About Karaites and others Jewish sects use Salo W. Baron. A Social and Religious History of the Jews: High Middle Ages, 500-1200. Columbia University Press, 1952. ( V.5.) p. 209-289



his section discusses the research and monitoring of Jewish cemeteries carried out by ESJF in Slovakia from 2018-2020. In Slovakia, ESJF researchers visited only three regions: the Prešov, Košice and Banská Bystrica regions. During the survey, it transpired there are many small cemeteries in Slovakia. This suggests that there were many small communities in Slovakia. The fact that the cemeteries are small may have contributed to their going “unnoticed” and may have saved them from demolition. Most of the cemeteries in Slovakia have been preserved. Of the 211 cemeteries surveyed and fully analyzed in Slovakia, 196 were found to be preserved and only 15 were demolished.


Dating Since Jewish communities in Slovakia have been recorded since the 17th century, there were most likely Jewish cemeteries in this era. Unfortunately, it is impossible to document this. Preserved tombstones in Jewish cemeteries in Slovakia date back to the 19th-20th centuries.


Guided Tours in the Jewish Cemetery - An ESJF Guide

Text The marker of the beginning of the text on the tombstones in Slovakia is mostly the abbreviation “‫“ ”פט‬here lies” or “‫“ – ”מצק‬tombstone is erected”, but the marker of the end of the tombstones is typical to other regions: “‫“ – ”תנצבה‬may his soul be bound in the knot of life”. Design The main feature of Jewish cemeteries in Slovakia is the strict design of its tombstones. There is no superfluous decor on the tombstones, the inscriptions are made uniformly. However, Slovakian cemeteries tend to favour other decorative elements such as columns and porticos.



Case The Jewish community of Bratislava (Slovakia) has been restoring the appearance of the Jewish cemetery for ten years. It is a cemetery with over 7,000 tombs. Among the individuals buried here are well-known rabbis, writers, and leaders of various organisations. This place has become a tourist destination not only because of its good care. An online map of the cemetery was made, which points to all 18 sectors, and the tombstones of that sectors. More information about the project can be found here: Additional info Notable features of Jewish cemeteries in Slovakia are their small size and high density. This is significant because, during the Austria-Hungarian control between the 19th and early 20th centuries, most of the Jews in these regions existed in small rural communities, and were responsible for their own institutions, including cemeteries. The list of surveyed sites was compiled based on the list of the restitution of Jewish cemeteries provided by the Federation of Jewish Communities of Slovakia (UZŽNO). Beyond this list, international databases (IAJGS, JOWBR) were used, with additional field research conducted in settlements where there was once a significant, documented Jewish population. These lists represent the first comprehensive list of Jewish cemeteries in Slovakia. If you want to read more about Jewish cemeteries in Slovakia, you can use the resource and look at short descriptions there.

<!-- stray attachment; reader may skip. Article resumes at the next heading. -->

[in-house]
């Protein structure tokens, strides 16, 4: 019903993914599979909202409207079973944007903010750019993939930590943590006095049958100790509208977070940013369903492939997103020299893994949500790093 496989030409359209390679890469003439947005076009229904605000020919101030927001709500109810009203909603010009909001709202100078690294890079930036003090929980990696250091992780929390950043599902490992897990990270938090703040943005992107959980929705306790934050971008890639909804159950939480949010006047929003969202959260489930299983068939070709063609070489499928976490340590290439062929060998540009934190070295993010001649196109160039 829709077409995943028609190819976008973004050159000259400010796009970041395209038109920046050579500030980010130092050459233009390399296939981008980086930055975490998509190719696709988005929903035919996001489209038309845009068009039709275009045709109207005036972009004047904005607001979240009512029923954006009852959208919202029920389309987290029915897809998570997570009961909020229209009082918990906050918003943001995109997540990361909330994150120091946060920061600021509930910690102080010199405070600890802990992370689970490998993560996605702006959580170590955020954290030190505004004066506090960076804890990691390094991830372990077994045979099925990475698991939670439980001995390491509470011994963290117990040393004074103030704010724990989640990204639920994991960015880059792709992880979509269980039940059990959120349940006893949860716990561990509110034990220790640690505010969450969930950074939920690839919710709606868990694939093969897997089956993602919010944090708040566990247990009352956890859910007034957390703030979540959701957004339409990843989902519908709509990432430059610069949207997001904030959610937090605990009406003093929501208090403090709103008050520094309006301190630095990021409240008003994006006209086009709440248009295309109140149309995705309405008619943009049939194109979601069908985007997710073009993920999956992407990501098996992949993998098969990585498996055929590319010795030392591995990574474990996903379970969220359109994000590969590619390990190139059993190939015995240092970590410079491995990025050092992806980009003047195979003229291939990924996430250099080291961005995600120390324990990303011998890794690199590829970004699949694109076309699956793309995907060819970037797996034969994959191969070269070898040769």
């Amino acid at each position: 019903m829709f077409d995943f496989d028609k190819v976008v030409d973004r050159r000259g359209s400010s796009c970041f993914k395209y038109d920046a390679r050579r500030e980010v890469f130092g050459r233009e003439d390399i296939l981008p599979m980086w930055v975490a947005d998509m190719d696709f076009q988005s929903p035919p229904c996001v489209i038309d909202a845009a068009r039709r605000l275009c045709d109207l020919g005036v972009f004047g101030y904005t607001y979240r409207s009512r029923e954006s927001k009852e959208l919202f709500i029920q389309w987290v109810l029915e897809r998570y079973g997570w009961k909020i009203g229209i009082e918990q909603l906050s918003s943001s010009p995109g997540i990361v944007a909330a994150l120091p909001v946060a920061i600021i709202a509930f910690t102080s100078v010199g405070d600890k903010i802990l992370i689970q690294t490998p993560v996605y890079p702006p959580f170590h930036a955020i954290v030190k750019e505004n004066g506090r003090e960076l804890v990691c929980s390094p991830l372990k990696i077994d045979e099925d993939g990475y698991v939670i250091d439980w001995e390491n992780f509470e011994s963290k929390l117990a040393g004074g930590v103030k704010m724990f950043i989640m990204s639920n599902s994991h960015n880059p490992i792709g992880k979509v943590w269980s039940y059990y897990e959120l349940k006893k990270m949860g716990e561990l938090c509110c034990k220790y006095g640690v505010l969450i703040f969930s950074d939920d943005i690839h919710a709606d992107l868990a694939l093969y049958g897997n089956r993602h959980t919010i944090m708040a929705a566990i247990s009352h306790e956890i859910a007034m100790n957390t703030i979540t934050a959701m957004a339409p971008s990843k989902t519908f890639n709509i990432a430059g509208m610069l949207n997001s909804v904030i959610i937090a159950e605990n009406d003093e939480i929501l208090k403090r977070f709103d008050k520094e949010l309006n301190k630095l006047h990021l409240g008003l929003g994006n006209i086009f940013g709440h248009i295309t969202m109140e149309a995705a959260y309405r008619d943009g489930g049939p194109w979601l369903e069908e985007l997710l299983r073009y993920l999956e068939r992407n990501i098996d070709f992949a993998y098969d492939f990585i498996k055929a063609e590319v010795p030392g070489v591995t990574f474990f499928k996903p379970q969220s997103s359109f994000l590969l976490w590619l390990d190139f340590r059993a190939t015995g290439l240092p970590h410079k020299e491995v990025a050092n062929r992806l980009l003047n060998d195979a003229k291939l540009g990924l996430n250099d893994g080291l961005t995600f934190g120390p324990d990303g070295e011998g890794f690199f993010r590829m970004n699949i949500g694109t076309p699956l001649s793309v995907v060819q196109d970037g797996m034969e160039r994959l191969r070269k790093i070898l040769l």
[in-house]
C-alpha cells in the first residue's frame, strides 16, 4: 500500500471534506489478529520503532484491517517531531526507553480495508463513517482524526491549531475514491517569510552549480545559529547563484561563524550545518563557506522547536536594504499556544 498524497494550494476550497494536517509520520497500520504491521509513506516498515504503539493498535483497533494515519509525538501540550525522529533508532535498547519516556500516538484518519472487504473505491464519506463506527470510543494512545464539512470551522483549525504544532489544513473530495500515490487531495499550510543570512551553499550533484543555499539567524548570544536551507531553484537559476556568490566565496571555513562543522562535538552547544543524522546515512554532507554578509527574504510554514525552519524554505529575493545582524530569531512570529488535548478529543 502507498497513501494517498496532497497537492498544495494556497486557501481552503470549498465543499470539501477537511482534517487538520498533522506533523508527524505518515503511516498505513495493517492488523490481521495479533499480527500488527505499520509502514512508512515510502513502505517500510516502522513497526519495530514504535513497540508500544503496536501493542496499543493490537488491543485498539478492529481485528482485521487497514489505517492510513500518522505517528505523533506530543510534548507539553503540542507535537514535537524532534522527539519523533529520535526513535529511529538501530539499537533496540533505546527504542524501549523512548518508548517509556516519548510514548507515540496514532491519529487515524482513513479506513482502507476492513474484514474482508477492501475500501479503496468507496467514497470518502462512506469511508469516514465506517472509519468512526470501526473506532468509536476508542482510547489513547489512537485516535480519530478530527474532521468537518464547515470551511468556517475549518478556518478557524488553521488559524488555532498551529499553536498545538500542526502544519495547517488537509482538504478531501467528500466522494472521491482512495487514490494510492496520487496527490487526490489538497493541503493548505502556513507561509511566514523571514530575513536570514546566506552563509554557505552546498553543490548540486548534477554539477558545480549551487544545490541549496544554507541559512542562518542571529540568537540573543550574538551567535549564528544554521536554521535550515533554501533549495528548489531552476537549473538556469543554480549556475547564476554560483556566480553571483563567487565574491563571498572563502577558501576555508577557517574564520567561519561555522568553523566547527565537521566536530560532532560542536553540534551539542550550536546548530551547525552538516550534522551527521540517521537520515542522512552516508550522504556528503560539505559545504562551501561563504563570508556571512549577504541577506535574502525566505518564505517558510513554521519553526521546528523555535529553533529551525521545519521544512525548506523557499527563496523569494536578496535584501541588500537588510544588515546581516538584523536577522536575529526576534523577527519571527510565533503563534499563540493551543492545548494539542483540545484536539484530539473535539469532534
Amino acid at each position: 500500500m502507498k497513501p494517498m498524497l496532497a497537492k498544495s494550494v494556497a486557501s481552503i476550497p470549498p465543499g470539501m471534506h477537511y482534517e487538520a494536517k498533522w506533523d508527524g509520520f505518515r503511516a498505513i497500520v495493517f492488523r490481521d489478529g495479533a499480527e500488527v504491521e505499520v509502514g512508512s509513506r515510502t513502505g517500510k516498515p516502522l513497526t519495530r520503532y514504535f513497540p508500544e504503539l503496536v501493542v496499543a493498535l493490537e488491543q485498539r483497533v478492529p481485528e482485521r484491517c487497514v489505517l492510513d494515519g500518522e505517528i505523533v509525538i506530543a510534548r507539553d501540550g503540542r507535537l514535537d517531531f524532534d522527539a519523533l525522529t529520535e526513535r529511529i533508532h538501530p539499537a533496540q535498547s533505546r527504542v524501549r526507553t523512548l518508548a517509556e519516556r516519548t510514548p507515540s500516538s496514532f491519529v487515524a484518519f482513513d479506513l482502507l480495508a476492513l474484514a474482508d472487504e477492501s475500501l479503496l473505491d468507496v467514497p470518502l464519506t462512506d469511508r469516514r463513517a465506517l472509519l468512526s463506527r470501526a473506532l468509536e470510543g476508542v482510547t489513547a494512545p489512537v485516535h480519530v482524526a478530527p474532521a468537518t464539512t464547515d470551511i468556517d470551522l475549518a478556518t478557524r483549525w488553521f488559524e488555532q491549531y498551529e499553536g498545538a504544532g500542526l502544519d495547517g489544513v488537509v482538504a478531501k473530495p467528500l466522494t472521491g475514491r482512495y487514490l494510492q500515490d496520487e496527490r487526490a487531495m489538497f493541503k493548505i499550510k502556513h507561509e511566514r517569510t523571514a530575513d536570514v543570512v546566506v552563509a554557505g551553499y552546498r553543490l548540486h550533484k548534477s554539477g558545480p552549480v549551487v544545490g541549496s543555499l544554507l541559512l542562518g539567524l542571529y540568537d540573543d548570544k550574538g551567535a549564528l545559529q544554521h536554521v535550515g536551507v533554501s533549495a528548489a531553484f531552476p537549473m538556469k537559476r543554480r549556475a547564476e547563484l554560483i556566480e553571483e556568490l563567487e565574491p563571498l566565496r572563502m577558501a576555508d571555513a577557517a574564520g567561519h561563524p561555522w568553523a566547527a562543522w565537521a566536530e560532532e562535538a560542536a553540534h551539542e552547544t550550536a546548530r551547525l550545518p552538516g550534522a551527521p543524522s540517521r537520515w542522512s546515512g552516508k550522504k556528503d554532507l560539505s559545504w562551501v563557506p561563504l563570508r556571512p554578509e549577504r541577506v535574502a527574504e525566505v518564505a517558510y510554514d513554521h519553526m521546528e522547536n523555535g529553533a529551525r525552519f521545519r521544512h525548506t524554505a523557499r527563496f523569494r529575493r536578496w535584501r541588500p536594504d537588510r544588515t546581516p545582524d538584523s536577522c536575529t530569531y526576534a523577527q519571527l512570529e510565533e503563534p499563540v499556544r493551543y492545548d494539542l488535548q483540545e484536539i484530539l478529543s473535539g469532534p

Turning your local cemetery into a sustainable tourism site


ourism has become increasingly important in the local economy of cities, towns, and villages across Europe, creating jobs, bringing investment and attention to local sites, and the surrounding infrastructure. As visitors discover local attractions, they often gain new significance in the eyes of local residents. Nevertheless, tourism comes with many challenges that are crucial to address when grassroots projects are developed. Tourist attractions require maintenance and care, they need to gain and maintain visibility, have a clear vision of their audience — and they should have a long-term managerial and financial vision to be able to achieve this. Tourism projects should aspire to develop a model that is sustainable in terms of human and financial resources, management, and maintenance. Projects never exist in a vacuum, and this comes with benefits as well as challenges. Ideally, attractions should form part of a local or regional network of sites: standalone sites are at risk of being neglected, and therefore their infrastructure can become difficult to maintain. Imported expertise might enhance a project, but it also makes it dependent on


Turning your local cemetery into a sustainable tourism site